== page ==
All the islands were formed from volcanoes leaving lush hills and valleys and jagged mountain slopes. Hibiscus, lilies, vines, and wildflowers all add to the beauty. Every island is surrounded by reefs, which break the ocean water and form sand bars. The first glimpse of that transparent, crystalline water was breathtaking. Never have I seen such colors going from turquoise to lime, to emerald to deep blue, to azure. You just look down and see marine life darting—it’s very exciting. The first glimpse of the over-water bungalows brought a smile and thoughts of those lucky people who were on top peering at the magnificently colored fish.



Another delight after descending the tender: Fakarava, a very remote island measuring 37 miles long. Only 800 people enjoy this giant beach paradise, a mecca for scuba divers. Designated as a UNESCO Biosphere reserve, thus a very unspoiled ecosystem, we rented bikes and rode the entire length, with the ocean to one side, a lagoon to the other. In the blistering heat we turned inward, set down towels, and walked on the soft, white sand into warm, light blue-to-clear water. It is almost impossible to describe—so pristine, so see-through, an unobstructed view to the bottom, manta rays, sea turtles, and tropical fish within arm’s length. The rustic remoteness and peacefulness is a great attraction of this island life.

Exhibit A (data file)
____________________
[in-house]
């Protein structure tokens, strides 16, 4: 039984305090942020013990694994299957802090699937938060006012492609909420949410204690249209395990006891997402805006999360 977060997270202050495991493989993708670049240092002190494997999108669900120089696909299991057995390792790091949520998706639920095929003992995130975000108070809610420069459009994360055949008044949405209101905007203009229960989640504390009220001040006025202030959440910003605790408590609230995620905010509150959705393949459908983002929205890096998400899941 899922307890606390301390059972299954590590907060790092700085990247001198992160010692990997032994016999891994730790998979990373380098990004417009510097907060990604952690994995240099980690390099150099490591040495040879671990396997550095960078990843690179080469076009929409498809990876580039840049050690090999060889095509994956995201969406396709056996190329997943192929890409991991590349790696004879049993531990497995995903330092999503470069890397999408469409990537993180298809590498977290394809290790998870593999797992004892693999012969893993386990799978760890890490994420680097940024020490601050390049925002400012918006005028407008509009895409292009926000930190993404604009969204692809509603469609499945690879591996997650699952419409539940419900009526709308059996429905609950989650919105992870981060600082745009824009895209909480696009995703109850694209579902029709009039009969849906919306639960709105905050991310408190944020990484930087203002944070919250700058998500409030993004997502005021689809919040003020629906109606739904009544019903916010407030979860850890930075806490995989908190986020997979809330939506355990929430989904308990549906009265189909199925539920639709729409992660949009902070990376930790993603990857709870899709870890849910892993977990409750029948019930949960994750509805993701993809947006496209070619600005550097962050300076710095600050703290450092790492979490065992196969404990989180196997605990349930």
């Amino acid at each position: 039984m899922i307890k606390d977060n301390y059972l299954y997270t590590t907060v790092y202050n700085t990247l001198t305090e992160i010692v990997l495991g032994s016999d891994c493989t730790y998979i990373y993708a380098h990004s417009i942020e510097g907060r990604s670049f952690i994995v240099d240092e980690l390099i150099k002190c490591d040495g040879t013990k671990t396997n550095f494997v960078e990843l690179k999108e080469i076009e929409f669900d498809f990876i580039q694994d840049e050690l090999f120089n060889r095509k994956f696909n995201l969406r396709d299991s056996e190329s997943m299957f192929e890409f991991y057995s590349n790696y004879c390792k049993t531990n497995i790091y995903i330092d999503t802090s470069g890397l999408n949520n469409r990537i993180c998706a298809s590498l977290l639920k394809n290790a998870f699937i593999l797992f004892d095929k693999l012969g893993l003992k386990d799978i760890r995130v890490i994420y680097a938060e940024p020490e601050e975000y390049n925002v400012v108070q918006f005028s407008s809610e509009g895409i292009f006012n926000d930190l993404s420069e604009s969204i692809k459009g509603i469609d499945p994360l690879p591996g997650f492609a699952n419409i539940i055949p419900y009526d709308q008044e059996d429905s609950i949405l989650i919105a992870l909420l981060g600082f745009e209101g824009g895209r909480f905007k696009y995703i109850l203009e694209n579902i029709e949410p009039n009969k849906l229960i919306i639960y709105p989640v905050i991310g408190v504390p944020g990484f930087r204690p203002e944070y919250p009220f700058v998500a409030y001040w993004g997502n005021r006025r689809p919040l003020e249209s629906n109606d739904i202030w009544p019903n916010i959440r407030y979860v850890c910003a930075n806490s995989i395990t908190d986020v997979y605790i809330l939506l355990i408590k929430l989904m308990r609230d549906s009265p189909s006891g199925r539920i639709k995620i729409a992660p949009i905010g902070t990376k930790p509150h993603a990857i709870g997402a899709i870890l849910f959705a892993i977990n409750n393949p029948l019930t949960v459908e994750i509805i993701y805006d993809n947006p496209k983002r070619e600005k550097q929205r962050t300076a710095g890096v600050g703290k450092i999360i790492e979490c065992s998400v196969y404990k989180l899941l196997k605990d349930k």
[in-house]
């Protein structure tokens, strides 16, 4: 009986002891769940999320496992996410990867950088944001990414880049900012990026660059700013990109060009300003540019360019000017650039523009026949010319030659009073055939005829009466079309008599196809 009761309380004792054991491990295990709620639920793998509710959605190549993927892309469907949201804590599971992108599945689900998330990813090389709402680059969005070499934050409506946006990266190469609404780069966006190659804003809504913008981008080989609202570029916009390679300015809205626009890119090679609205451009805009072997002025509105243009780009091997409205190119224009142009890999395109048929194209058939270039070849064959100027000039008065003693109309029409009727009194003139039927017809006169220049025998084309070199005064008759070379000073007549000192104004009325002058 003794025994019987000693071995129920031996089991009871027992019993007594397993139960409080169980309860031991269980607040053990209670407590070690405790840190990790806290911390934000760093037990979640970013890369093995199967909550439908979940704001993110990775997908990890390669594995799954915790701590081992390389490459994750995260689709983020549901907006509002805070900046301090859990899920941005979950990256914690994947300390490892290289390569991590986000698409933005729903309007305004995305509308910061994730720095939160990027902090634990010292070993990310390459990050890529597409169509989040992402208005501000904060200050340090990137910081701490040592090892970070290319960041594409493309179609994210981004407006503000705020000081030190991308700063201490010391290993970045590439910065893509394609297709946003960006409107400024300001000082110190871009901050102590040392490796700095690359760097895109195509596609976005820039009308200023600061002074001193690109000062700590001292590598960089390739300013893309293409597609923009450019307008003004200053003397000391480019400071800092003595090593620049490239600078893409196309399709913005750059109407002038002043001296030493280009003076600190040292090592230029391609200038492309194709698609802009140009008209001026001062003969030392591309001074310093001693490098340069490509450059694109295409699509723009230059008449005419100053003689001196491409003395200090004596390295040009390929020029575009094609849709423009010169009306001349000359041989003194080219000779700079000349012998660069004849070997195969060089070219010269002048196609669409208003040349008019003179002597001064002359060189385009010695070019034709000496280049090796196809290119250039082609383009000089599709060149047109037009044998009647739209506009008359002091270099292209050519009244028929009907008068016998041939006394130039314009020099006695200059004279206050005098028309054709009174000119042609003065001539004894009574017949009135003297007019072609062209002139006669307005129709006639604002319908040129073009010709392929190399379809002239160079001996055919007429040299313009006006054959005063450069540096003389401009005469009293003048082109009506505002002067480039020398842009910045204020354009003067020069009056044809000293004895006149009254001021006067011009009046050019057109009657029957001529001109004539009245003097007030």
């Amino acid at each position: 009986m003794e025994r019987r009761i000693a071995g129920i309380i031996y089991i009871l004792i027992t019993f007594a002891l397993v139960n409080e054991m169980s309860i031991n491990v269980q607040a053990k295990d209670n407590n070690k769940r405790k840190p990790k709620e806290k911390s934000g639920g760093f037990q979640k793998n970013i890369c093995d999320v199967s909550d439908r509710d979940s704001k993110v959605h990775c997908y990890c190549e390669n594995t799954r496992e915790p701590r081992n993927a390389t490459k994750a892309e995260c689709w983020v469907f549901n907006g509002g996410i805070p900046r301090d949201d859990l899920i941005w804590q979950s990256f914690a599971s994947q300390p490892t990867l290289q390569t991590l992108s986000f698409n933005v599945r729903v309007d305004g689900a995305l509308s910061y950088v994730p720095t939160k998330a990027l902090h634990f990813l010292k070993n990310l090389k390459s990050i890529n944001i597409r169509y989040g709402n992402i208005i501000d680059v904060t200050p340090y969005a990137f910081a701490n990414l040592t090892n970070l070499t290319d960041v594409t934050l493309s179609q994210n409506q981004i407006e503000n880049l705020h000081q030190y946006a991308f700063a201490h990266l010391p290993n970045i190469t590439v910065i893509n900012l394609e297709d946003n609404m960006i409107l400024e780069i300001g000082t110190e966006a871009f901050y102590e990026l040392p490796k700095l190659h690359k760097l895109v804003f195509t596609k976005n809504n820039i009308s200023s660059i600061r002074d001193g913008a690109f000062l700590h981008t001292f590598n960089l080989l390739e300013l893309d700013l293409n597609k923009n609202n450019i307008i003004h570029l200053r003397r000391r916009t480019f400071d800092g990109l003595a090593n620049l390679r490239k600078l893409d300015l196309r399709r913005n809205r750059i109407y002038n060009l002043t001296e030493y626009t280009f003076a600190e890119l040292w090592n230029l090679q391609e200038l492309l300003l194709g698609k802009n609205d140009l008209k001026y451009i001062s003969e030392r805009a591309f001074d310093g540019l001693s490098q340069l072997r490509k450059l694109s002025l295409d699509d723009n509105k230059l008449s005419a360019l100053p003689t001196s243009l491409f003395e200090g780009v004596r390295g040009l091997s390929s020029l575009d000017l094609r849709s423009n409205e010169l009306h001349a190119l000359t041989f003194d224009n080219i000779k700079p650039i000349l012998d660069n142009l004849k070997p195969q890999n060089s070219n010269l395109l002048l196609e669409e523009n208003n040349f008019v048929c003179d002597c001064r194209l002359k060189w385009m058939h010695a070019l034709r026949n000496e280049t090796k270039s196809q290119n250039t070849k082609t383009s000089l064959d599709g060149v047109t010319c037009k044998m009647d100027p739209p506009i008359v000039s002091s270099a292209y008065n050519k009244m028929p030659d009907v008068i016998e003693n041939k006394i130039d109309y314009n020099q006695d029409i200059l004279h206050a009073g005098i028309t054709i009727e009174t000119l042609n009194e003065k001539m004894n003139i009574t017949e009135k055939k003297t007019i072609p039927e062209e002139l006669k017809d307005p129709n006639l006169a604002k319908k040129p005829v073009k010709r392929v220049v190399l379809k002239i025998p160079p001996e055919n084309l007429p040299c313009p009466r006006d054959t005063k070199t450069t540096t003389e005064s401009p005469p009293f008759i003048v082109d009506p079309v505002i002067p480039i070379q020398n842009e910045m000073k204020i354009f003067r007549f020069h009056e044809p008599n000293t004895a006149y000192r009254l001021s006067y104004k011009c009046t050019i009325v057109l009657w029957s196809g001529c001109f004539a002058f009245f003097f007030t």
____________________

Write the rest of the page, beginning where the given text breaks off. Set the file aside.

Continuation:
Rangiroa, home of world famous beaches, was our next stop. Independently we made our way down the gangplank to a waiting small boat operator. He motored us out to an open-air aquarium to snorkel, seeing abundant, colorful fish and various coral formations, as well as sunken plane wrecks. Coral looks so lovely and graceful, waving back and forth, but it is extremely dangerous. If touched, it can rip your skin open, and you don’t know it until you surface and see the bleeding.

Tendering 15 minutes to the pier in Nuku Hiva, we saw 75 sailboats dotting the pale blue water. Thinking it must be one of the larger islands of the Marquesas, we learned it was the second biggest in French Polynesia. We walked to a non-commercial, non-touristy market selling local fruits and vegetables, plus a handful of traditional decorative arts and crafts: authentic shell necklaces and bracelets, wooden bowls, spears, and painted fabrics.